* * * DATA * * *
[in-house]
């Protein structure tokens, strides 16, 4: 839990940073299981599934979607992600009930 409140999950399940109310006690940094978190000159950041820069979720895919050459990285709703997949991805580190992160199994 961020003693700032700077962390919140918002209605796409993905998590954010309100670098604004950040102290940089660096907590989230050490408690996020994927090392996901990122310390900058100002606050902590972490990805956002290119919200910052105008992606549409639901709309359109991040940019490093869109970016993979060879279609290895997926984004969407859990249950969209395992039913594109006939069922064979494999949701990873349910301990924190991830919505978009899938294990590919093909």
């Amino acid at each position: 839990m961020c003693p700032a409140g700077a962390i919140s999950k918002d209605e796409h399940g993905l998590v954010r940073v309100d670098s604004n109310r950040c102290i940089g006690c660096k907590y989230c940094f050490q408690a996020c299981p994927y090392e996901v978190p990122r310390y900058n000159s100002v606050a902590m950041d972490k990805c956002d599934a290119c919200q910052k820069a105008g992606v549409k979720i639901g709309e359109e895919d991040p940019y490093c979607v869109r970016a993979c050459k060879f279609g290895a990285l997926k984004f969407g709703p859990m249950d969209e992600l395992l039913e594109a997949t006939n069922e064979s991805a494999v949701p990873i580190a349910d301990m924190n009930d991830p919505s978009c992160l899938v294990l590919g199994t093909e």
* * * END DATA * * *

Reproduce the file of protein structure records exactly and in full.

[in-house]
């Protein structure tokens, strides 16, 4: 839990940073299981599934979607992600009930 409140999950399940109310006690940094978190000159950041820069979720895919050459990285709703997949991805580190992160199994 961020003693700032700077962390919140918002209605796409993905998590954010309100670098604004950040102290940089660096907590989230050490408690996020994927090392996901990122310390900058100002606050902590972490990805956002290119919200910052105008992606549409639901709309359109991040940019490093869109970016993979060879279609290895997926984004969407859990249950969209395992039913594109006939069922064979494999949701990873349910301990924190991830919505978009899938294990590919093909």
């Amino acid at each position: 839990m961020c003693p700032a409140g700077a962390i919140s999950k918002d209605e796409h399940g993905l998590v954010r940073v309100d670098s604004n109310r950040c102290i940089g006690c660096k907590y989230c940094f050490q408690a996020c299981p994927y090392e996901v978190p990122r310390y900058n000159s100002v606050a902590m950041d972490k990805c956002d599934a290119c919200q910052k820069a105008g992606v549409k979720i639901g709309e359109e895919d991040p940019y490093c979607v869109r970016a993979c050459k060879f279609g290895a990285l997926k984004f969407g709703p859990m249950d969209e992600l395992l039913e594109a997949t006939n069922e064979s991805a494999v949701p990873i580190a349910d301990m924190n009930d991830p919505s978009c992160l899938v294990l590919g199994t093909e």